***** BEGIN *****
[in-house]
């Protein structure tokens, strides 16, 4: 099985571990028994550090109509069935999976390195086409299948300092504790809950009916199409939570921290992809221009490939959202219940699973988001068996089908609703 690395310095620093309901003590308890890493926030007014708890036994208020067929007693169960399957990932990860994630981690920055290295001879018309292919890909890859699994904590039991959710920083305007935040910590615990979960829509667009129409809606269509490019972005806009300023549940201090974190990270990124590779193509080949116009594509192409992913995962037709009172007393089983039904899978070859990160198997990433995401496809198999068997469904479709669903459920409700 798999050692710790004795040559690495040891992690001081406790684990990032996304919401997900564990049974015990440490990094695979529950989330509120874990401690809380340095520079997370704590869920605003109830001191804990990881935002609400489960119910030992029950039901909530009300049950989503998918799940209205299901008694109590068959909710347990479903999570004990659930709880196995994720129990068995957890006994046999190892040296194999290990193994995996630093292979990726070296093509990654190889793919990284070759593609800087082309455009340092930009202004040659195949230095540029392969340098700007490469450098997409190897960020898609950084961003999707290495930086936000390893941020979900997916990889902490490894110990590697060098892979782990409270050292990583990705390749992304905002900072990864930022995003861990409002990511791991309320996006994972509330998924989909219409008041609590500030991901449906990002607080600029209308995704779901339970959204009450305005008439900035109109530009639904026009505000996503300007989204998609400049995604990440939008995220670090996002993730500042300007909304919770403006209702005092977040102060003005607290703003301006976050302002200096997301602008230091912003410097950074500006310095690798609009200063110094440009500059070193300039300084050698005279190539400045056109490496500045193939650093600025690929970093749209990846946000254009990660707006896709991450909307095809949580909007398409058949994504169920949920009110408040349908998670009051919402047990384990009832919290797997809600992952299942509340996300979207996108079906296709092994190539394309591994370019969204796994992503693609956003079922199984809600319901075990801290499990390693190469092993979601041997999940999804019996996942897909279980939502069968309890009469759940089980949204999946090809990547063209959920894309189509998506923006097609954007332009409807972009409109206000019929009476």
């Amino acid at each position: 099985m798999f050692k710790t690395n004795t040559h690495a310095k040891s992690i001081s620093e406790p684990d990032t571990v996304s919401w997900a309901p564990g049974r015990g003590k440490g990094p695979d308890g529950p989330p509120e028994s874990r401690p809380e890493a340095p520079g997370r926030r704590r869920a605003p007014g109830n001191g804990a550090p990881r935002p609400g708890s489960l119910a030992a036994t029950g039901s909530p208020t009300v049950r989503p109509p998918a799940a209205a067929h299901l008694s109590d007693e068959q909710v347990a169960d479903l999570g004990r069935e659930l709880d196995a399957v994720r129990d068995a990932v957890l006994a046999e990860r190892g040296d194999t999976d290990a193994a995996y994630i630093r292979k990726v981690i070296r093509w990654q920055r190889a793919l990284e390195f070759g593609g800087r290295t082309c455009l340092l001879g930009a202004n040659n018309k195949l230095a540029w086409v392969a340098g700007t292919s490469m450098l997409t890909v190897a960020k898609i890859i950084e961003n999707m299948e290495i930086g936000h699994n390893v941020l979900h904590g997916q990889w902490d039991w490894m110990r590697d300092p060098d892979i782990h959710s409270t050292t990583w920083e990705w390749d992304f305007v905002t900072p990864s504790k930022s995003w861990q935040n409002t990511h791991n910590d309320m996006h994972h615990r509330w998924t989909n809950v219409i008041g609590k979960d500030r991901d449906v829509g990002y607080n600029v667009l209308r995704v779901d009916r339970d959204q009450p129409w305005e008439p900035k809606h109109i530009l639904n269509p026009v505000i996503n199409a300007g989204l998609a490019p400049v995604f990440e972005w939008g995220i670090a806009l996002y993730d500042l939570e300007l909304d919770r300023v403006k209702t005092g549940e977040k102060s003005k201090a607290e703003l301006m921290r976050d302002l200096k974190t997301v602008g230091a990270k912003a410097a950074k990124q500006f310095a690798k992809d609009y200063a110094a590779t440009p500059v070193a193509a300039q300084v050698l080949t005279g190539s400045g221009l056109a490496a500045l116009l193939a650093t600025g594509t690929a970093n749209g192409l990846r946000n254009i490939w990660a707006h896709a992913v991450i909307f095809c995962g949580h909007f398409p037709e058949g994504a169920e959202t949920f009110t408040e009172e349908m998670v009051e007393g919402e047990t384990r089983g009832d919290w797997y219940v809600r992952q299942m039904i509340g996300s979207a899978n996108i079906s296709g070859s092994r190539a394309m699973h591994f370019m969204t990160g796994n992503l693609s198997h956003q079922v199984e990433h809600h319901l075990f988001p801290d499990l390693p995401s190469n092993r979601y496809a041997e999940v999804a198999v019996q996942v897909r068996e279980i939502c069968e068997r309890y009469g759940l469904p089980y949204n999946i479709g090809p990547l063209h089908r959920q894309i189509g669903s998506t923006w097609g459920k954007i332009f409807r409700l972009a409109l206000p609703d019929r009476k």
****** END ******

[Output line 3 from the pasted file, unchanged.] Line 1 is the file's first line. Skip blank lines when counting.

């Amino acid at each position: 099985m798999f050692k710790t690395n004795t040559h690495a310095k040891s992690i001081s620093e406790p684990d990032t571990v996304s919401w997900a309901p564990g049974r015990g003590k440490g990094p695979d308890g529950p989330p509120e028994s874990r401690p809380e890493a340095p520079g997370r926030r704590r869920a605003p007014g109830n001191g804990a550090p990881r935002p609400g708890s489960l119910a030992a036994t029950g039901s909530p208020t009300v049950r989503p109509p998918a799940a209205a067929h299901l008694s109590d007693e068959q909710v347990a169960d479903l999570g004990r069935e659930l709880d196995a399957v994720r129990d068995a990932v957890l006994a046999e990860r190892g040296d194999t999976d290990a193994a995996y994630i630093r292979k990726v981690i070296r093509w990654q920055r190889a793919l990284e390195f070759g593609g800087r290295t082309c455009l340092l001879g930009a202004n040659n018309k195949l230095a540029w086409v392969a340098g700007t292919s490469m450098l997409t890909v190897a960020k898609i890859i950084e961003n999707m299948e290495i930086g936000h699994n390893v941020l979900h904590g997916q990889w902490d039991w490894m110990r590697d300092p060098d892979i782990h959710s409270t050292t990583w920083e990705w390749d992304f305007v905002t900072p990864s504790k930022s995003w861990q935040n409002t990511h791991n910590d309320m996006h994972h615990r509330w998924t989909n809950v219409i008041g609590k979960d500030r991901d449906v829509g990002y607080n600029v667009l209308r995704v779901d009916r339970d959204q009450p129409w305005e008439p900035k809606h109109i530009l639904n269509p026009v505000i996503n199409a300007g989204l998609a490019p400049v995604f990440e972005w939008g995220i670090a806009l996002y993730d500042l939570e300007l909304d919770r300023v403006k209702t005092g549940e977040k102060s003005k201090a607290e703003l301006m921290r976050d302002l200096k974190t997301v602008g230091a990270k912003a410097a950074k990124q500006f310095a690798k992809d609009y200063a110094a590779t440009p500059v070193a193509a300039q300084v050698l080949t005279g190539s400045g221009l056109a490496a500045l116009l193939a650093t600025g594509t690929a970093n749209g192409l990846r946000n254009i490939w990660a707006h896709a992913v991450i909307f095809c995962g949580h909007f398409p037709e058949g994504a169920e959202t949920f009110t408040e009172e349908m998670v009051e007393g919402e047990t384990r089983g009832d919290w797997y219940v809600r992952q299942m039904i509340g996300s979207a899978n996108i079906s296709g070859s092994r190539a394309m699973h591994f370019m969204t990160g796994n992503l693609s198997h956003q079922v199984e990433h809600h319901l075990f988001p801290d499990l390693p995401s190469n092993r979601y496809a041997e999940v999804a198999v019996q996942v897909r068996e279980i939502c069968e068997r309890y009469g759940l469904p089980y949204n999946i479709g090809p990547l063209h089908r959920q894309i189509g669903s998506t923006w097609g459920k954007i332009f409807r409700l972009a409109l206000p609703d019929r009476k």